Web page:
FTO genotype impacts food intake and corticolimbic activation

Susan J. Melhorn, Mary K. Askren, Wendy K. Chung, Mario Kratz, Tyler A. Bosch, Vidhi Tyagi, Mary F. Webb, Mary Rosalynn B. De Leon, Thomas J. Grabowski, Rudolph L. Leibel, Ellen A. Schur

Research output: Contribution to journalArticlepeer-review

20 Scopus citations

Abstract

Background: Variants in the first intron of the fat mass and obesityassociated (FTO) gene increase obesity risk. People with "high-risk" FTO genotypes exhibit preference for high-fat foods, reduced satiety responsiveness, and greater food intake consistent with impaired satiety. Objective:We sought central nervous system mechanisms that might underlie impaired satiety perception in people with a higher risk of obesity based on their FTO genotype. Design: We performed a cross-sectional study in a sample that was enriched for obesity and included 20 higher-risk participants with the AA (risk) genotype at the rs9939609 locus of FTO and 94 lowerrisk participants with either the AT or TT genotype. We compared subjective appetite, appetite-regulating hormones, caloric intake at a buffet meal, and brain response to visual food cues in an extended satiety network using functionalMRI scans acquired before and after a standardized meal. Results: Higher-risk participants reported less subjective fullness (χ 2 = 7.48, P < 0.01), rated calorie-dense food as more appealing (χ 2 = 3.92, P < 0.05), and consumed ∼350 more kilocalories than lower-risk participants (β = 348 kcal, P = 0.03), even after adjusting for fat or lean mass. Premeal, the higher-risk group had greater activation by "fattening" food images (compared with objects) in the medial orbital frontal cortex (β = 11.6; 95% CI: 1.5, 21.7; P < 0.05). Postmeal, the higher-risk subjects had greater activation by fattening (compared with nonfattening) food cues in the ventral tegmental area/substantia nigra (β = 12.8; 95% CI: 2.7, 23.0; P < 0.05), amygdala (β = 10.6; 95% CI: 0.7, 20.5; P < 0.05), and ventral striatum (β = 6.9; 95% CI: 0.2, 13.7; P < 0.05). Moreover, postmeal activation by fattening food cues within the preselected extended satiety network was positively associated with energy intake at the buffet meal (R 2 = 0.29, P = 0.04) and this relation was particularly strong in the dorsal striatum (R 2 = 0.28, P = 0.01), amygdala (R 2 = 0.28, P = 0.03), and ventral tegmental area/substantia nigra (R 2 = 0.27, P = 0.01). Conclusion: The findings are consistent with a model inwhich allelic variants in FTO raise obesity risk through impaired central nervous system satiety processing, thereby increasing food intake. This study is registered at clinicaltrials.gov as NCT02483663.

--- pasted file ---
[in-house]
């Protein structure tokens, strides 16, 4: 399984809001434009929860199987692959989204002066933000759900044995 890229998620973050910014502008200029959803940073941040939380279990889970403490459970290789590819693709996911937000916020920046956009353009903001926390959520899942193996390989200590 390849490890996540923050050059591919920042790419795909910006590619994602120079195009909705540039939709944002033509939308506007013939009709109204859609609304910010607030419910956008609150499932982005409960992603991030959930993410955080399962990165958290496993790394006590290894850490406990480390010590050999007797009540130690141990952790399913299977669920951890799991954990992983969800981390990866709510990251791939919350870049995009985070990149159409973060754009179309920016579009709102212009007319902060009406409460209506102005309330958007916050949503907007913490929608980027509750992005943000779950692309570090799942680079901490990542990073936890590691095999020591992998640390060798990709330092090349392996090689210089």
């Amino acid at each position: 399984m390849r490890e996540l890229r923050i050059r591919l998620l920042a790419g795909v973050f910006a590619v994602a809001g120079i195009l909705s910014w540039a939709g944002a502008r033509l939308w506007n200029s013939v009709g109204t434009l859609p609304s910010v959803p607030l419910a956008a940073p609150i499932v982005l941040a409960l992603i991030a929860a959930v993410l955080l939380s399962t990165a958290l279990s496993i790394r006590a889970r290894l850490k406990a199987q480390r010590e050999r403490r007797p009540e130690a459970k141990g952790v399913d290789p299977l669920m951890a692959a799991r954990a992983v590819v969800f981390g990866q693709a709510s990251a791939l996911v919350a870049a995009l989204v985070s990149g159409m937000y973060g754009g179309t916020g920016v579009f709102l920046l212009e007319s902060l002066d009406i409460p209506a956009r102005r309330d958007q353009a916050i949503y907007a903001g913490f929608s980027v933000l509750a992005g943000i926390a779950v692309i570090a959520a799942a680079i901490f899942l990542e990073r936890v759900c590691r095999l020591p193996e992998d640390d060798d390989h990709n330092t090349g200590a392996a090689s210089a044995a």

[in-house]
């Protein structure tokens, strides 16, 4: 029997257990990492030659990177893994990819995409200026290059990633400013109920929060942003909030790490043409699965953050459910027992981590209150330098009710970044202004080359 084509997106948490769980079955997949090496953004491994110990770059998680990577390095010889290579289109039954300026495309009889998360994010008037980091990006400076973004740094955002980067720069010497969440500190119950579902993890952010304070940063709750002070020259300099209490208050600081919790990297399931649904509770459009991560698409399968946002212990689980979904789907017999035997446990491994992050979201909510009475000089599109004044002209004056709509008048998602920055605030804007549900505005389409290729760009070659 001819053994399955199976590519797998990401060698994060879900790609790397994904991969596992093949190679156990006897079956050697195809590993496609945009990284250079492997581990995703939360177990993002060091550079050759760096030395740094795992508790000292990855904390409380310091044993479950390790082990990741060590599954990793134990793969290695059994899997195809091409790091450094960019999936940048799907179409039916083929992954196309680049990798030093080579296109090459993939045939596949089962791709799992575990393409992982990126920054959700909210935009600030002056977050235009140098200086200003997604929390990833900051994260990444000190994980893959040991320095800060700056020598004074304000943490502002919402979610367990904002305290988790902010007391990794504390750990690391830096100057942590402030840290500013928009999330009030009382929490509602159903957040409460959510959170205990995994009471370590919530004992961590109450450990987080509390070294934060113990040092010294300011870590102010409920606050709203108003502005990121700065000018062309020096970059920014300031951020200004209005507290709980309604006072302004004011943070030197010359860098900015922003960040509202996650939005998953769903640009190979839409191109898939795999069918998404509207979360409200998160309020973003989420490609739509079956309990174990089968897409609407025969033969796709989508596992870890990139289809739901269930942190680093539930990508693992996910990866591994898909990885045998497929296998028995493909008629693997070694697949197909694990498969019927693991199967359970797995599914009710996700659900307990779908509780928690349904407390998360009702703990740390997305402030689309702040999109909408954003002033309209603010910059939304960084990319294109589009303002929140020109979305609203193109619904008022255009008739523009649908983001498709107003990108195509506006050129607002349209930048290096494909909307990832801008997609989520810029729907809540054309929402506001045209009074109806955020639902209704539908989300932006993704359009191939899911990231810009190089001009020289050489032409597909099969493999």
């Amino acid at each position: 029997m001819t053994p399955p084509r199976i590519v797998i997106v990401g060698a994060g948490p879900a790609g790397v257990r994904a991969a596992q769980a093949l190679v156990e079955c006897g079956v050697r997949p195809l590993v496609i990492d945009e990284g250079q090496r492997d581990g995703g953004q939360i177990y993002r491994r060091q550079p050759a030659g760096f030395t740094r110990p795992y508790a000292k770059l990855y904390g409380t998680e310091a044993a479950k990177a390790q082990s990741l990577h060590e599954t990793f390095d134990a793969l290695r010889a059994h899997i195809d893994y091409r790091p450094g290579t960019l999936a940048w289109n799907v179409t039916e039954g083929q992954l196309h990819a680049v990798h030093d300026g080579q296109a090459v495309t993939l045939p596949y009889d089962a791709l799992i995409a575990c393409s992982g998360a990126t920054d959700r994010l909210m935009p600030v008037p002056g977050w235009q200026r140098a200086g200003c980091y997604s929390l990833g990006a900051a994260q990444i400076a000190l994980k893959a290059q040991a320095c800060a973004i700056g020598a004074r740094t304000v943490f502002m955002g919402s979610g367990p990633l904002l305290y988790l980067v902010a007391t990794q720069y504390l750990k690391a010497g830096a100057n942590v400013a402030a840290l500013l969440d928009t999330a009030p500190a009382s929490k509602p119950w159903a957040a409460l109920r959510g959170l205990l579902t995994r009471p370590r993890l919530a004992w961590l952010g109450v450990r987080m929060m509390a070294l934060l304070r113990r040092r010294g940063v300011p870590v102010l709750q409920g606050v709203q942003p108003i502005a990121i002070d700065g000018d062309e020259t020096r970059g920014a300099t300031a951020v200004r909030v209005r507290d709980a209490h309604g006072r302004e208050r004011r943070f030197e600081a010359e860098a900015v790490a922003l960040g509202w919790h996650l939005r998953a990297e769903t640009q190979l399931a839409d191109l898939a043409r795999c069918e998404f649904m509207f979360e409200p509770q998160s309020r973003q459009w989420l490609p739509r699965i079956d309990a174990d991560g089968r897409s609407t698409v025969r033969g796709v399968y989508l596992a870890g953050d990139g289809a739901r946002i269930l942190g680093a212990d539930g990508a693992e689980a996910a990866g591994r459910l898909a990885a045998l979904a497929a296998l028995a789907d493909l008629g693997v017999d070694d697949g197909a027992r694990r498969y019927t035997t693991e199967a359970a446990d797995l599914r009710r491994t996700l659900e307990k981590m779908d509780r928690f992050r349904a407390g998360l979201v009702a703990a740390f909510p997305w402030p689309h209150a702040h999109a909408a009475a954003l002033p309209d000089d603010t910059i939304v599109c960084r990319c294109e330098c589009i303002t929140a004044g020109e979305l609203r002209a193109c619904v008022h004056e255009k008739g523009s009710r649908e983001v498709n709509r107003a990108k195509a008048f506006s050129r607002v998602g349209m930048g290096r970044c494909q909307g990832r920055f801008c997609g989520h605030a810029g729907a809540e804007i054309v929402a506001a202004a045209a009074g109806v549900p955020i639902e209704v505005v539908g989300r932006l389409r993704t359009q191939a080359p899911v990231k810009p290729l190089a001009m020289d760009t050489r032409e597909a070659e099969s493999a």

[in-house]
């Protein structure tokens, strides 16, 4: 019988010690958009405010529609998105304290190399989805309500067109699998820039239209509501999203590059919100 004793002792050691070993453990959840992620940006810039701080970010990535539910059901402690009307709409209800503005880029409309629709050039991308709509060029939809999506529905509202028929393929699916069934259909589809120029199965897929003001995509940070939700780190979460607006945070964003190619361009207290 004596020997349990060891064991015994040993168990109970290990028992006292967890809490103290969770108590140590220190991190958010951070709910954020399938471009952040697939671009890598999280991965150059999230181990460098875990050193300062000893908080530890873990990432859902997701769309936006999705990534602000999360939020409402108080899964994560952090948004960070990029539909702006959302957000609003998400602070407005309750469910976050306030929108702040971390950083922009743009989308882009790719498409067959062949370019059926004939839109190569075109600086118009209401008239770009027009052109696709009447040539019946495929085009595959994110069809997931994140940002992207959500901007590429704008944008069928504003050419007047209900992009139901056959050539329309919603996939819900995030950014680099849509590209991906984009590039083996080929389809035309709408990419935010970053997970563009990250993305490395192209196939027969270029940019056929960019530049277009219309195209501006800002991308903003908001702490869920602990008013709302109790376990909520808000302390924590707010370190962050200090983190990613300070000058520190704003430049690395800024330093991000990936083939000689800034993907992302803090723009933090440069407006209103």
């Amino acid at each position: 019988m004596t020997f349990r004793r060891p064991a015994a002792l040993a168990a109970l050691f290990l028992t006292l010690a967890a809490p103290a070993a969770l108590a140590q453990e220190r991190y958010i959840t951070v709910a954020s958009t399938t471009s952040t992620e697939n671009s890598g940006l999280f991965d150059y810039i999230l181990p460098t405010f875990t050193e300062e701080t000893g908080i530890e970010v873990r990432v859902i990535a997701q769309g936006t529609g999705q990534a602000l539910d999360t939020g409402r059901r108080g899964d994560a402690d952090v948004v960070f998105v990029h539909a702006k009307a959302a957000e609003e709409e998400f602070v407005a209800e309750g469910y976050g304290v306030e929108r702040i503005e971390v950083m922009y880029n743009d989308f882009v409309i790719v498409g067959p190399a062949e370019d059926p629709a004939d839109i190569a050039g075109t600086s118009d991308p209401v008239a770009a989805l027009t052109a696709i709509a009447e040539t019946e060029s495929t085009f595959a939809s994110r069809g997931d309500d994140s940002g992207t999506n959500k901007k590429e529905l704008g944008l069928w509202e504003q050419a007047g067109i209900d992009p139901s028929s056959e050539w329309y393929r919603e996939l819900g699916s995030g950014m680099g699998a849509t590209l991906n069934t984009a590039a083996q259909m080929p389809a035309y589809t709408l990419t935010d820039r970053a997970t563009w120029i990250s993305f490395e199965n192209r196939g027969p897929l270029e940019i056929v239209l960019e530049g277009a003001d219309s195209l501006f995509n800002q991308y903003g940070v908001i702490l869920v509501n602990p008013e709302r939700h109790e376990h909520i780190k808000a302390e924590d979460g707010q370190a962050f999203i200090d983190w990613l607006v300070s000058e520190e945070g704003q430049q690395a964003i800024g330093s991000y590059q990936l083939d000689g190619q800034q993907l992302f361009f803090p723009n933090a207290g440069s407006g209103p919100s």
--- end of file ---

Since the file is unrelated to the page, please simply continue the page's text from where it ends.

Original languageEnglish (US)
Pages (from-to)145-154
Number of pages10
JournalAmerican Journal of Clinical Nutrition
Volume107
Issue number2
DOIs
StatePublished - Feb 2018

Bibliographical note

Funding Information:
Supported by funding provided by DK089036, DK098466, DK52431, and DK026687. Additional assistance was provided by the University of Washington’s Nutrition Obesity Research Center (P30 DK035816), Diabetes Research Center (P30 DK017047), and the Institute of Translational Health Sciences (UL1 TR000423).

Keywords

  • Appetite regulation
  • FTO
  • Food cues
  • Genetics
  • Obesity
  • Satiety
  • fMRI

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